Section 4. Opportunities for Charitable Foundations
To maintain their tax exempt status, private charitable foundations are required by the Internal
Revenue Code to dispose of at least 5% of their assets each fiscal year for purposes that further their
philanthropic mission. This is usually accomplished by making grants to nonprofit organizations. In most
cases, foundations will invest the remaining 95% of their assets with the goal of maximizing financial
return. Socially responsible and impact investor commentators have remarked that the two sides of
a foundation’s financial house are thus often at odds, with the grant-making side looking to maximize
impact in connection with the foundation’s charitable purpose, and the investment-making side
looking to maximize financial return, with little or no regard for the social impact of those investments.
Some foundations, eager to use more of their resources to further their philanthropic objectives,
are looking beyond the 5% of assets they are required to allocate as grants and choosing to deploy
all or some of their remaining capital to further their philanthropic missions. For example, the F.B.
Heron Foundation in New York City has made the decision to use all of its assets in furtherance of
“helping people and communities help themselves prosper, especially those that are economically
disadvantaged.” Gary Community Investments in Denver is also taking this route and making grants
and financial investments to improve the lives of Colorado’s low-income children and their families.
Knowing that capital leads to more capital, there is a growing interest in investing foundation
capital in entrepreneurial endeavors in low-income communities, as a strategy for alleviating poverty.
This is new and uncharted waters for most foundations. Below is a brief explanation of options currently
available to foundations.
Program Related Investments
A tax-exempt charitable foundation can make a debt, equity, or other investment in a non-
profit or for-profit entity that qualifies as part of their annual asset distribution requirement through
a mechanism known as a “program related investment5
” (PRI). Through a PRI, a foundation can count
the principal amount of the investment toward satisfying a portion (or all if the investment is large
enough) of its annual 5% asset distribution requirement. Generally, any return or interest derived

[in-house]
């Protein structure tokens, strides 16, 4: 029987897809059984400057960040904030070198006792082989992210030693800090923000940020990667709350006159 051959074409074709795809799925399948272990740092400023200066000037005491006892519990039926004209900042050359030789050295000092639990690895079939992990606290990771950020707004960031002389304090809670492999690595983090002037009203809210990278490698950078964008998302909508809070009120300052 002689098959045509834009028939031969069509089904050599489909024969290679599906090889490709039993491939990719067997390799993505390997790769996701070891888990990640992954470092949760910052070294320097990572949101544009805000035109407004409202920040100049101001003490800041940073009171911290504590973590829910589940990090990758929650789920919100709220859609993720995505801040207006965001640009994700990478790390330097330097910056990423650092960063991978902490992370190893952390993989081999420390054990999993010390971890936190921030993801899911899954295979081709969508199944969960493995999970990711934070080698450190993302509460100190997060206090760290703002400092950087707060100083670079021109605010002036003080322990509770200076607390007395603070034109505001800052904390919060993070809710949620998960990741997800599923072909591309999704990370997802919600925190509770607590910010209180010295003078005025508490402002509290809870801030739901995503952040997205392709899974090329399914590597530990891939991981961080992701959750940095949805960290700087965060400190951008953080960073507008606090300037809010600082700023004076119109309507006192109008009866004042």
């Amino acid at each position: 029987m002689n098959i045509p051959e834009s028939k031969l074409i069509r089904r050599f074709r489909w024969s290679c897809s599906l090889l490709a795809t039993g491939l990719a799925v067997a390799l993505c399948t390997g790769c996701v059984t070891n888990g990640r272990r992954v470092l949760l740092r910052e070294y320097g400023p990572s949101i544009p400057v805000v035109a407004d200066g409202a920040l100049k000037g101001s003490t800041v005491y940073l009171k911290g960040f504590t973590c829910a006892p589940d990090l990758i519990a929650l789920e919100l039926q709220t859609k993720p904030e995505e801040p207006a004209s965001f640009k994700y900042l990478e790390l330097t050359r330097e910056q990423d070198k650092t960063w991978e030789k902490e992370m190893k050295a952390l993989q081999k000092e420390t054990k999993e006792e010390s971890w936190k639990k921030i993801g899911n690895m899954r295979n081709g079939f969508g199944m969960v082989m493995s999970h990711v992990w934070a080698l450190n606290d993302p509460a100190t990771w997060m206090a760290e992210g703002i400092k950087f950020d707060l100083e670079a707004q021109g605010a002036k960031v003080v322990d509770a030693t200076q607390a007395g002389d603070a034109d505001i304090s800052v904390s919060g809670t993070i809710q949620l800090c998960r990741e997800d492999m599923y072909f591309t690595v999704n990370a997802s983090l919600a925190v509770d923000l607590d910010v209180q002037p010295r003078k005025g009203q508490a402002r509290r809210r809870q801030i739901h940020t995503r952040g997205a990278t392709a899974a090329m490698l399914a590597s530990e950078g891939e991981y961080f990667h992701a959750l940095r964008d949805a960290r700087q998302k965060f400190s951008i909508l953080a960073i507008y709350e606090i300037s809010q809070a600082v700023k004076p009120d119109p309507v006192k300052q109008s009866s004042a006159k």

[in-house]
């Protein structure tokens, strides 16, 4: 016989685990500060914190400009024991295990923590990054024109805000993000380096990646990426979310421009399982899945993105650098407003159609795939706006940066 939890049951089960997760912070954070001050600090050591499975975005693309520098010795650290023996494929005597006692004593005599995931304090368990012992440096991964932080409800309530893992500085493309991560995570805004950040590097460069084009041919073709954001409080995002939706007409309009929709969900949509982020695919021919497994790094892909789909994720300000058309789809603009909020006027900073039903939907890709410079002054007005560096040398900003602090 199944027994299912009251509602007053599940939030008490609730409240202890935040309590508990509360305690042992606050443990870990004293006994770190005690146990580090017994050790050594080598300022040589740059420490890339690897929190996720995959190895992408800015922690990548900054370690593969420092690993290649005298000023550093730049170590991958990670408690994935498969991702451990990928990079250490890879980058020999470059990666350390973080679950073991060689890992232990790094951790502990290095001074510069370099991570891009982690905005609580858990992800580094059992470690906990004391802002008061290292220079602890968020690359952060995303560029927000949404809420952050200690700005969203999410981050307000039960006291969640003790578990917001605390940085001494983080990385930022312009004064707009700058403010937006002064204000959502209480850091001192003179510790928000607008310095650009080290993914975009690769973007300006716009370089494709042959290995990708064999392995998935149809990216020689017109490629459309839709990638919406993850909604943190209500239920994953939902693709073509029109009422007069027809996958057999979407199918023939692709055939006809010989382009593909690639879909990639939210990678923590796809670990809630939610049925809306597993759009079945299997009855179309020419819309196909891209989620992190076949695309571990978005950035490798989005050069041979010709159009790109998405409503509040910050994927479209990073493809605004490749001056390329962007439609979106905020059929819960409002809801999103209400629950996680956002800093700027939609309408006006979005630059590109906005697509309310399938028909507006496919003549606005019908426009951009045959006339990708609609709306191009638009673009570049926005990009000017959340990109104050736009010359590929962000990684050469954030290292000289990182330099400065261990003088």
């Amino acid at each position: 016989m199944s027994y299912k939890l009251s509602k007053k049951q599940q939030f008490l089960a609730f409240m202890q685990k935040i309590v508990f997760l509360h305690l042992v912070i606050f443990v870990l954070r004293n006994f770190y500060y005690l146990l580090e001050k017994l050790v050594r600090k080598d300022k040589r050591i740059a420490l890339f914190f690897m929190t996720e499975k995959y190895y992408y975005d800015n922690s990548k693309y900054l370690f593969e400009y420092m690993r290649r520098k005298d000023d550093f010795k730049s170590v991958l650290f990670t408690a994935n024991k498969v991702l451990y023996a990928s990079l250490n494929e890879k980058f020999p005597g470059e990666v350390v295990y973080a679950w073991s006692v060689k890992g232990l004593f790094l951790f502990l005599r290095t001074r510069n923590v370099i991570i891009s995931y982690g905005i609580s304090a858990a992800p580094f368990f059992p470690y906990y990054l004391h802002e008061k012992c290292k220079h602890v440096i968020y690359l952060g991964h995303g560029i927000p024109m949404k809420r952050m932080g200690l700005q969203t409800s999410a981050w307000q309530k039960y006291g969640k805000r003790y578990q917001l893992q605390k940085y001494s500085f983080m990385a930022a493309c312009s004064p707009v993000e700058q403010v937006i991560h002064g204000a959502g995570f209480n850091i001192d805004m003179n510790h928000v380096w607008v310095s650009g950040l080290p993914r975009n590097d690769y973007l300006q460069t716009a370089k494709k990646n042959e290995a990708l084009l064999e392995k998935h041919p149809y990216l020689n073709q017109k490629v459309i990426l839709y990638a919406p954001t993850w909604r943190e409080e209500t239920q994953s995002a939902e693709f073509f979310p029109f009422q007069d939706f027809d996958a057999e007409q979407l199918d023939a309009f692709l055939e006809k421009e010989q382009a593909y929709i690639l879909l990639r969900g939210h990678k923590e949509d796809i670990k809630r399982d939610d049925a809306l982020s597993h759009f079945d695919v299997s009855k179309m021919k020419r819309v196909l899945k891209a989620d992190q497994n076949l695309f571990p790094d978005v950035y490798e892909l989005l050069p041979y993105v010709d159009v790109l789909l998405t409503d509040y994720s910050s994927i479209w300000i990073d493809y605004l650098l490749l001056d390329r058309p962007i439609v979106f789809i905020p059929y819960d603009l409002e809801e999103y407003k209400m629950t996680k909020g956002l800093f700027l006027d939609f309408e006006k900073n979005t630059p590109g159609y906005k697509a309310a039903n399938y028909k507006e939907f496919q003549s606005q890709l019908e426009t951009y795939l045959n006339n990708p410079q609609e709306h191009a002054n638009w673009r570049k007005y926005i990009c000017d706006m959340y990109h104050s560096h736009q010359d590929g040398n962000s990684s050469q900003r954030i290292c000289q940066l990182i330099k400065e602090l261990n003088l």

from a PRI becomes part of the foundation’s general assets, just like a return on a stock investment.
This vehicle blends some of the most important and impact-friendly elements of both the grant-
making and investment functions - it furthers a foundation’s charitable purposes, like a grant, but
is regenerative in that the investment has potential for limited return to the foundation’s assets.
PRIs are quite flexible and can take the form of equity, debt, forgivable loans, convertible
loans, and other types of investments. PRI’s can help social enterprises, community-focused
businesses, worker cooperatives, and nonprofit organizations access working or growth capital,
establish or provide a backstop for credit, provide seed capital, provide a source of bridge
financing in anticipation of subsequent investor financing, and often serve to attract other
investors to a project. Foundations may seek and obtain from the Internal Revenue Service
a “private letter ruling,” to determine whether a particular investment would qualify as a PRI.
To qualify as a program related investment, an investment must satisfy each element of a three-
part test, which is contained in the Internal Revenue Code.
• The primary purpose of the investment is to accomplish one or more of the charitable, religious,
scientific, literary, educational, and other exempt purposes described in Section 170(c)(2)(B) of the
Internal Revenue Code;
• No significant purpose of the investment is the production of income or the appreciation of
• No purpose of the investment is to lobby, support, or oppose candidates for public office or to
accomplish any of the other political purposes forbidden to private foundations by section 170(c)
(2)(D) of the Internal Revenue Code.
Mission Related Investments
made by a foundation that are more in-line with the foundation’s mission, as opposed to the status quo
a mission-based organization or an investment organization that donates some of its profits to charity?”
requirement. An MRI must meet the Prudent Investor standards defined by the IRS and relevant case
law and other requirements that apply to a foundation’s investment activities, but otherwise, MRI’s are
flexible and can take a variety of investment forms, such as debt, equity, convertible loans, and other
types of investments. In addition to not counting towards a foundation’s required annual 5% asset
distribution, MRIs have an expectation of a market rate financial return. With PRIs, the financial return is
a secondary consideration, with the furtherance of mission being the primary purpose of the investment.
Grants or Program Related Investments to For-Profit Entities
While most foundations are not accustomed to making grants or PRI’s to for-profit entities, the
good news is that it is possible. This activity requires that the foundation and the business receiving the
grant or PRI assume what the Internal Revenue Service (IRS) refers to as “expenditure responsibility.” This
requirement involves a higher level of ongoing reporting and oversight on the part of the for-profit entity
and the foundation.
To comply with the IRS requirements for expenditure responsibility, foundations require for-profit
grantees to assume responsibility for:
• Ensuring that the grant is spent only for the purpose(s) for which it was made;
• Submitting full and complete reports to the foundation on how the funds are spent; and